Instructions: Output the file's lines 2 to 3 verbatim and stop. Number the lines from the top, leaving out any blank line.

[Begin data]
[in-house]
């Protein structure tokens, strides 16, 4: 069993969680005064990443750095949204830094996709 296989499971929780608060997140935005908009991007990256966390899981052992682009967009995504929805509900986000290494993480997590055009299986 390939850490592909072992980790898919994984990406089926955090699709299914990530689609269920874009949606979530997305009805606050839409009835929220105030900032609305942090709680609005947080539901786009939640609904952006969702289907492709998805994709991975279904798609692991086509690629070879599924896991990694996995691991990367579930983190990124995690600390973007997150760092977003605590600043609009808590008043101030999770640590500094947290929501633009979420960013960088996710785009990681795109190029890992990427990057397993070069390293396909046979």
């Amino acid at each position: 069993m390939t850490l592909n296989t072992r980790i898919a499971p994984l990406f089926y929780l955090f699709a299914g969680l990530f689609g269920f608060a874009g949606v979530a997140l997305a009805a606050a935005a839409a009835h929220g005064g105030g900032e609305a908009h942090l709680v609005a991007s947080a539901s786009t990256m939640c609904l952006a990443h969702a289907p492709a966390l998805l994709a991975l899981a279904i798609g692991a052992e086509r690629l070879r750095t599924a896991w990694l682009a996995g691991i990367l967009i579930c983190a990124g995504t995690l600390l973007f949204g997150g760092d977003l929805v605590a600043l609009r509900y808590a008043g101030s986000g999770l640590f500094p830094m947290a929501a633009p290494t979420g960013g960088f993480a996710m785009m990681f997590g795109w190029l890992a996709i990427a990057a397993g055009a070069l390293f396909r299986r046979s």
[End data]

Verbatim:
């Protein structure tokens, strides 16, 4: 069993969680005064990443750095949204830094996709 296989499971929780608060997140935005908009991007990256966390899981052992682009967009995504929805509900986000290494993480997590055009299986 390939850490592909072992980790898919994984990406089926955090699709299914990530689609269920874009949606979530997305009805606050839409009835929220105030900032609305942090709680609005947080539901786009939640609904952006969702289907492709998805994709991975279904798609692991086509690629070879599924896991990694996995691991990367579930983190990124995690600390973007997150760092977003605590600043609009808590008043101030999770640590500094947290929501633009979420960013960088996710785009990681795109190029890992990427990057397993070069390293396909046979």
């Amino acid at each position: 069993m390939t850490l592909n296989t072992r980790i898919a499971p994984l990406f089926y929780l955090f699709a299914g969680l990530f689609g269920f608060a874009g949606v979530a997140l997305a009805a606050a935005a839409a009835h929220g005064g105030g900032e609305a908009h942090l709680v609005a991007s947080a539901s786009t990256m939640c609904l952006a990443h969702a289907p492709a966390l998805l994709a991975l899981a279904i798609g692991a052992e086509r690629l070879r750095t599924a896991w990694l682009a996995g691991i990367l967009i579930c983190a990124g995504t995690l600390l973007f949204g997150g760092d977003l929805v605590a600043l609009r509900y808590a008043g101030s986000g999770l640590f500094p830094m947290a929501a633009p290494t979420g960013g960088f993480a996710m785009m990681f997590g795109w190029l890992a996709i990427a990057a397993g055009a070069l390293f396909r299986r046979s």